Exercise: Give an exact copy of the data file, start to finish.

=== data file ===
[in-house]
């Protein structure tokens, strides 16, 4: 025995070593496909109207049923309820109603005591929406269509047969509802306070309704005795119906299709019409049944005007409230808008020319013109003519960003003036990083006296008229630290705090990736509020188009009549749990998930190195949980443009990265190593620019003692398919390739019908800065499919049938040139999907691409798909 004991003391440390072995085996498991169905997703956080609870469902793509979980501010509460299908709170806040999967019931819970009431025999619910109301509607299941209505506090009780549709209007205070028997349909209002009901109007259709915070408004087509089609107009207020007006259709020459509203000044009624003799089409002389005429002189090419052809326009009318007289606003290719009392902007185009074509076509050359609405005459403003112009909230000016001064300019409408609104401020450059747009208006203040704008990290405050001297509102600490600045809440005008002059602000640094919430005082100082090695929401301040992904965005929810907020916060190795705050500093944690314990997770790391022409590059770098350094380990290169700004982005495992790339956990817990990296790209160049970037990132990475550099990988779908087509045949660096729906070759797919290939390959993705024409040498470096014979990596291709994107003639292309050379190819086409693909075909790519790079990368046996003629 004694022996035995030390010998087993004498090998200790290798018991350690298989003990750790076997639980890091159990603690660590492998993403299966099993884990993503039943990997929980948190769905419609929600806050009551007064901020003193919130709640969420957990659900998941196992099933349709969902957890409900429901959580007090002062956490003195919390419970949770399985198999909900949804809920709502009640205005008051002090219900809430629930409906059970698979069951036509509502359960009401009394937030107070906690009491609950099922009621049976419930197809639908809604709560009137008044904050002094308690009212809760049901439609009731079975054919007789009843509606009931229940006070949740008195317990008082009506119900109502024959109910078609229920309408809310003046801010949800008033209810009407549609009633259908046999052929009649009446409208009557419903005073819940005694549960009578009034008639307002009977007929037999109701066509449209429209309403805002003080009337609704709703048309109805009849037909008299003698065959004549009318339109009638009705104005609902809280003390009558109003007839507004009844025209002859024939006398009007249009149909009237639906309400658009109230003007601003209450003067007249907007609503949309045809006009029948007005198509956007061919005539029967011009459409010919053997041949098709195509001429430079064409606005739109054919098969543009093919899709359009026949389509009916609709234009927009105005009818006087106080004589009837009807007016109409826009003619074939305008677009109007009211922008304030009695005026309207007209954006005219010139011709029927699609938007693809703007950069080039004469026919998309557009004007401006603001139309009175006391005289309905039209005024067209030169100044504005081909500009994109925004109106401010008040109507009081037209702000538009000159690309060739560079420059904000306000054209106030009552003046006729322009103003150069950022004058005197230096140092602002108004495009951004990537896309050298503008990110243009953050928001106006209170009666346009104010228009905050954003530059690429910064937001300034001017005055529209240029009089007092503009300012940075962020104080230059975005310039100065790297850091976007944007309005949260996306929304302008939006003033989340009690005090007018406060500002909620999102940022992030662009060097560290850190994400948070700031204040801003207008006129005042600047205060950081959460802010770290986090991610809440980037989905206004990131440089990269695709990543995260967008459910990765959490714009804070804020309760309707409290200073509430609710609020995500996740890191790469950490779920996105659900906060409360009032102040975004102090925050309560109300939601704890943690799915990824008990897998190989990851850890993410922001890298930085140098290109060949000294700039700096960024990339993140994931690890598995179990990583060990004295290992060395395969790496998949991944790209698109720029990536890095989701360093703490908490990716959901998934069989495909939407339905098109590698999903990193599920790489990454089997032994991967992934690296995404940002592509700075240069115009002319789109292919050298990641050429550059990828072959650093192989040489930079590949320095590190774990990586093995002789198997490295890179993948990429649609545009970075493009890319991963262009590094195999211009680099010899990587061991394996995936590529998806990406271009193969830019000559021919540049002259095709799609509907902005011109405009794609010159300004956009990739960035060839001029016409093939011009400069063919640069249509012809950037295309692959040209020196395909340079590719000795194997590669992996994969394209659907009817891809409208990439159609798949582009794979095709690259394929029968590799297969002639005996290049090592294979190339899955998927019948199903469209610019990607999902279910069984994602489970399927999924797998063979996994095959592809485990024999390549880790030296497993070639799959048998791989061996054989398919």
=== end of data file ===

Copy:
[in-house]
């Protein structure tokens, strides 16, 4: 025995070593496909109207049923309820109603005591929406269509047969509802306070309704005795119906299709019409049944005007409230808008020319013109003519960003003036990083006296008229630290705090990736509020188009009549749990998930190195949980443009990265190593620019003692398919390739019908800065499919049938040139999907691409798909 004991003391440390072995085996498991169905997703956080609870469902793509979980501010509460299908709170806040999967019931819970009431025999619910109301509607299941209505506090009780549709209007205070028997349909209002009901109007259709915070408004087509089609107009207020007006259709020459509203000044009624003799089409002389005429002189090419052809326009009318007289606003290719009392902007185009074509076509050359609405005459403003112009909230000016001064300019409408609104401020450059747009208006203040704008990290405050001297509102600490600045809440005008002059602000640094919430005082100082090695929401301040992904965005929810907020916060190795705050500093944690314990997770790391022409590059770098350094380990290169700004982005495992790339956990817990990296790209160049970037990132990475550099990988779908087509045949660096729906070759797919290939390959993705024409040498470096014979990596291709994107003639292309050379190819086409693909075909790519790079990368046996003629 004694022996035995030390010998087993004498090998200790290798018991350690298989003990750790076997639980890091159990603690660590492998993403299966099993884990993503039943990997929980948190769905419609929600806050009551007064901020003193919130709640969420957990659900998941196992099933349709969902957890409900429901959580007090002062956490003195919390419970949770399985198999909900949804809920709502009640205005008051002090219900809430629930409906059970698979069951036509509502359960009401009394937030107070906690009491609950099922009621049976419930197809639908809604709560009137008044904050002094308690009212809760049901439609009731079975054919007789009843509606009931229940006070949740008195317990008082009506119900109502024959109910078609229920309408809310003046801010949800008033209810009407549609009633259908046999052929009649009446409208009557419903005073819940005694549960009578009034008639307002009977007929037999109701066509449209429209309403805002003080009337609704709703048309109805009849037909008299003698065959004549009318339109009638009705104005609902809280003390009558109003007839507004009844025209002859024939006398009007249009149909009237639906309400658009109230003007601003209450003067007249907007609503949309045809006009029948007005198509956007061919005539029967011009459409010919053997041949098709195509001429430079064409606005739109054919098969543009093919899709359009026949389509009916609709234009927009105005009818006087106080004589009837009807007016109409826009003619074939305008677009109007009211922008304030009695005026309207007209954006005219010139011709029927699609938007693809703007950069080039004469026919998309557009004007401006603001139309009175006391005289309905039209005024067209030169100044504005081909500009994109925004109106401010008040109507009081037209702000538009000159690309060739560079420059904000306000054209106030009552003046006729322009103003150069950022004058005197230096140092602002108004495009951004990537896309050298503008990110243009953050928001106006209170009666346009104010228009905050954003530059690429910064937001300034001017005055529209240029009089007092503009300012940075962020104080230059975005310039100065790297850091976007944007309005949260996306929304302008939006003033989340009690005090007018406060500002909620999102940022992030662009060097560290850190994400948070700031204040801003207008006129005042600047205060950081959460802010770290986090991610809440980037989905206004990131440089990269695709990543995260967008459910990765959490714009804070804020309760309707409290200073509430609710609020995500996740890191790469950490779920996105659900906060409360009032102040975004102090925050309560109300939601704890943690799915990824008990897998190989990851850890993410922001890298930085140098290109060949000294700039700096960024990339993140994931690890598995179990990583060990004295290992060395395969790496998949991944790209698109720029990536890095989701360093703490908490990716959901998934069989495909939407339905098109590698999903990193599920790489990454089997032994991967992934690296995404940002592509700075240069115009002319789109292919050298990641050429550059990828072959650093192989040489930079590949320095590190774990990586093995002789198997490295890179993948990429649609545009970075493009890319991963262009590094195999211009680099010899990587061991394996995936590529998806990406271009193969830019000559021919540049002259095709799609509907902005011109405009794609010159300004956009990739960035060839001029016409093939011009400069063919640069249509012809950037295309692959040209020196395909340079590719000795194997590669992996994969394209659907009817891809409208990439159609798949582009794979095709690259394929029968590799297969002639005996290049090592294979190339899955998927019948199903469209610019990607999902279910069984994602489970399927999924797998063979996994095959592809485990024999390549880790030296497993070639799959048998791989061996054989398919």